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Intrepid duo translate Famous Five into Irish

Bernie Ni Fhlatharta

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Raidio na Gaeltachta broadcasters Máirín Ní Ghadhra and Gormfhlaith Ní Thuairis are delighted with the positive response to their Irish language translation of Enid Blyton's Famous Five short stories, An Cúigear Cróga.

By Bernie Ni Fhlatharta

A gap in the market in the range of Irish language books for pre-teens has led to two mothers translating some of the classic Famous Five series by Enid Blyton.

The Irish language books, An Cúigear Cróga, published by Cló Iar-Chonnacht, which were launched only two weeks ago have already been critically acclaimed — and probably more importantly are proving to be a hit with the youngsters.

Bosom buddies since childhood, Máirín Ní Ghadhra and Gormfhlaith Ní Thuairisg, who work together as broadcasters in RTE’s Raidió na Gaeltachta enjoyed translating the eight books and haven’t ruled out doing more of Enid Blyton’s book if asked to do so by the publisher.

Máirín, the mother of two girls aged 9 and 7, was fed up trying to find age-appropriate books for her daughters in Irish at the library.

One day she spoke to the librarian who suggested she translate them herself.

“And that’s exactly what I did. I knew Gormfhlaith had the same problem, so we spoke to the publishers who were very open to the idea. We split up the number of books and in just over a year we are happy to see them in the shops,” Máirín explains.

Both women say the job was enjoyable. Máirín hand-wrote the translation of four of the books before typing them. Neither woman conferred with one another or read each other’s drafts but both their translating styles are similar.

Gormfhlaith explains that while they work together at RnaG, they don’t usually have the time to chat and both live busy lives outside of work.

She has four children aged, 13, 11, 8 and 4, three boys and a girl, who’s the eldest.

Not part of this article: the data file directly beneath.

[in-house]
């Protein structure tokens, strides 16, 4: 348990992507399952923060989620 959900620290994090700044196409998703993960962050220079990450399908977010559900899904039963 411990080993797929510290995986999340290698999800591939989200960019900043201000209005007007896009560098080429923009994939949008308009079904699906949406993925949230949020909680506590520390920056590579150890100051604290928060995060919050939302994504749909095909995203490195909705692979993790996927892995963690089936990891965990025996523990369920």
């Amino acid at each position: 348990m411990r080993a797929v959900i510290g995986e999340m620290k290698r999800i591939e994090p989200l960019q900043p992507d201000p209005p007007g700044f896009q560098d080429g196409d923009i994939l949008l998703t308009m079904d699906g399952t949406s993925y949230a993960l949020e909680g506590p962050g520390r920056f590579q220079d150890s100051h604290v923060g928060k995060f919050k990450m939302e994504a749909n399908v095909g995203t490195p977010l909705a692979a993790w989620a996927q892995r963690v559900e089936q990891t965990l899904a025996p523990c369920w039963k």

“If there are Irish books available for Irish speaking children, they will read them, but they have to be suitable and age-appropriate. Children love plot-driven books and The Famous Five are a great example.

“I have read Irish version of The Hobbit with my children but when they wanted to read the follow up Lord of the Ring books, they weren’t (and still aren’t) available, so I started reading them, translating as I went along. I managed two chapters, maybe, and had to give up as it was too much of a challenge,” she said.

Both women agree that there are plenty of baby and pre-school books available in Irish, as well as young adult fiction but there’s very little in the 8- to 12-year-old market.

Their books are aimed at fluent Irish speakers aged 8-10 and are suitable for those up to the age of 12 who have less Irish.

For more, read this week’s Connacht Tribune.

CITY TRIBUNE

Outdoor dining plans unveiled for Galway City

Dara Bradley

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From this week’s Galway City Tribune – A new plan to temporarily pedestrianise city streets to create more space for outdoor dining this summer was published this week.

Galway City Council has said it is planning to close six streets for four months to boost the hospitality sector and attract more custom ‘back the West’ and to Woodquay.

It has also signalled smaller changes for Salthill and around Eyre Square.

“We’re looking to support businesses and people getting back to work. This is an opportunity for us to explore outdoor dining and we’re looking to trial these public realm initiatives,” Ruairí Lehmann, the City Council’s Tourism Officer told the Galway City Tribune.

“There is an appetite for this; the indications we have from Government is it is going to be an outdoor summer and these proposals will support that,” he added.

Chairperson of Galway Branch of VFI, Johnny Duggan of Taylor’s Bar on Dominick Street, said the changes would be very positive and boost hospitality businesses in all areas.

Already, he said as many as 30 businesses have applied for licences to trade outside in the area known as the Westend.